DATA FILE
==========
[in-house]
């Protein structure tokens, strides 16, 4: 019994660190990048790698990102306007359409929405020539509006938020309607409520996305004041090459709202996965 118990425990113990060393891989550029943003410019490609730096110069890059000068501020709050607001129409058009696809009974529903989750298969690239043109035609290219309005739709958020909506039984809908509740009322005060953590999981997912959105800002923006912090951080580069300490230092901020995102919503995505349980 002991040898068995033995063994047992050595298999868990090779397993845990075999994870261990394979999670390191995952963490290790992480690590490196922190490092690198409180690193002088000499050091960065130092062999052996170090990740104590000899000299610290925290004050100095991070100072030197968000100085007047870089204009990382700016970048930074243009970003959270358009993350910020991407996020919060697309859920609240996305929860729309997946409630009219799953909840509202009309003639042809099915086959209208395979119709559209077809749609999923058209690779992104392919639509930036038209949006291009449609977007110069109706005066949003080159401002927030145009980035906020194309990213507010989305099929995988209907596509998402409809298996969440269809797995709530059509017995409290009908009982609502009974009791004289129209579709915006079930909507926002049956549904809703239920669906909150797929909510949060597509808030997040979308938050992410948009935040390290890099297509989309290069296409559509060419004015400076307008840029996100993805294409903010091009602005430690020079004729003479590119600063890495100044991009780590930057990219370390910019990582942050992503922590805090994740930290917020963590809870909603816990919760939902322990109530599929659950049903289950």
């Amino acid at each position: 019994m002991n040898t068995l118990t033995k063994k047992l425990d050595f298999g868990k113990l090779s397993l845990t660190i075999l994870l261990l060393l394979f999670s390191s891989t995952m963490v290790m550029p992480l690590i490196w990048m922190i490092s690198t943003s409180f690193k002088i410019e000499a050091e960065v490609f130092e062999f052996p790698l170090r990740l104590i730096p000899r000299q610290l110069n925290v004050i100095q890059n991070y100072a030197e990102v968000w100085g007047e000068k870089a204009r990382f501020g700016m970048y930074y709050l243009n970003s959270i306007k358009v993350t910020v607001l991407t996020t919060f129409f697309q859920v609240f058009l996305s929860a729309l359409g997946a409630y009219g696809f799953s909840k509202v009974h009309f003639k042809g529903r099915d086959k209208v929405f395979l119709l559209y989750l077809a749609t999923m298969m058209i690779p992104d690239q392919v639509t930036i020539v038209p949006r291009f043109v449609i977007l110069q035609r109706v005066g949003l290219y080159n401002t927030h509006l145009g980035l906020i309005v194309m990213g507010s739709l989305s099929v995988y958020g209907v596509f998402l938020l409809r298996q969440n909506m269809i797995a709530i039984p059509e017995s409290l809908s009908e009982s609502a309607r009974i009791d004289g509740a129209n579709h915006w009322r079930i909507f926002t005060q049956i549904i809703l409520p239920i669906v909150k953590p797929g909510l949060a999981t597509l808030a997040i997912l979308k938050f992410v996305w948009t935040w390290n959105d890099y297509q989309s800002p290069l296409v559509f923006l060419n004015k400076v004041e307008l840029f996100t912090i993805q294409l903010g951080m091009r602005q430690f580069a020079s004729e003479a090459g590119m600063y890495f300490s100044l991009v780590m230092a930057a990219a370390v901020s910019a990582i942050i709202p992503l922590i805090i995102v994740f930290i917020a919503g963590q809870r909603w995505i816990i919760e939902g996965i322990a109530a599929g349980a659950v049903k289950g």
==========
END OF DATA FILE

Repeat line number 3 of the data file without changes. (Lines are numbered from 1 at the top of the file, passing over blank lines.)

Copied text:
């Amino acid at each position: 019994m002991n040898t068995l118990t033995k063994k047992l425990d050595f298999g868990k113990l090779s397993l845990t660190i075999l994870l261990l060393l394979f999670s390191s891989t995952m963490v290790m550029p992480l690590i490196w990048m922190i490092s690198t943003s409180f690193k002088i410019e000499a050091e960065v490609f130092e062999f052996p790698l170090r990740l104590i730096p000899r000299q610290l110069n925290v004050i100095q890059n991070y100072a030197e990102v968000w100085g007047e000068k870089a204009r990382f501020g700016m970048y930074y709050l243009n970003s959270i306007k358009v993350t910020v607001l991407t996020t919060f129409f697309q859920v609240f058009l996305s929860a729309l359409g997946a409630y009219g696809f799953s909840k509202v009974h009309f003639k042809g529903r099915d086959k209208v929405f395979l119709l559209y989750l077809a749609t999923m298969m058209i690779p992104d690239q392919v639509t930036i020539v038209p949006r291009f043109v449609i977007l110069q035609r109706v005066g949003l290219y080159n401002t927030h509006l145009g980035l906020i309005v194309m990213g507010s739709l989305s099929v995988y958020g209907v596509f998402l938020l409809r298996q969440n909506m269809i797995a709530i039984p059509e017995s409290l809908s009908e009982s609502a309607r009974i009791d004289g509740a129209n579709h915006w009322r079930i909507f926002t005060q049956i549904i809703l409520p239920i669906v909150k953590p797929g909510l949060a999981t597509l808030a997040i997912l979308k938050f992410v996305w948009t935040w390290n959105d890099y297509q989309s800002p290069l296409v559509f923006l060419n004015k400076v004041e307008l840029f996100t912090i993805q294409l903010g951080m091009r602005q430690f580069a020079s004729e003479a090459g590119m600063y890495f300490s100044l991009v780590m230092a930057a990219a370390v901020s910019a990582i942050i709202p992503l922590i805090i995102v994740f930290i917020a919503g963590q809870r909603w995505i816990i919760e939902g996965i322990a109530a599929g349980a659950v049903k289950g």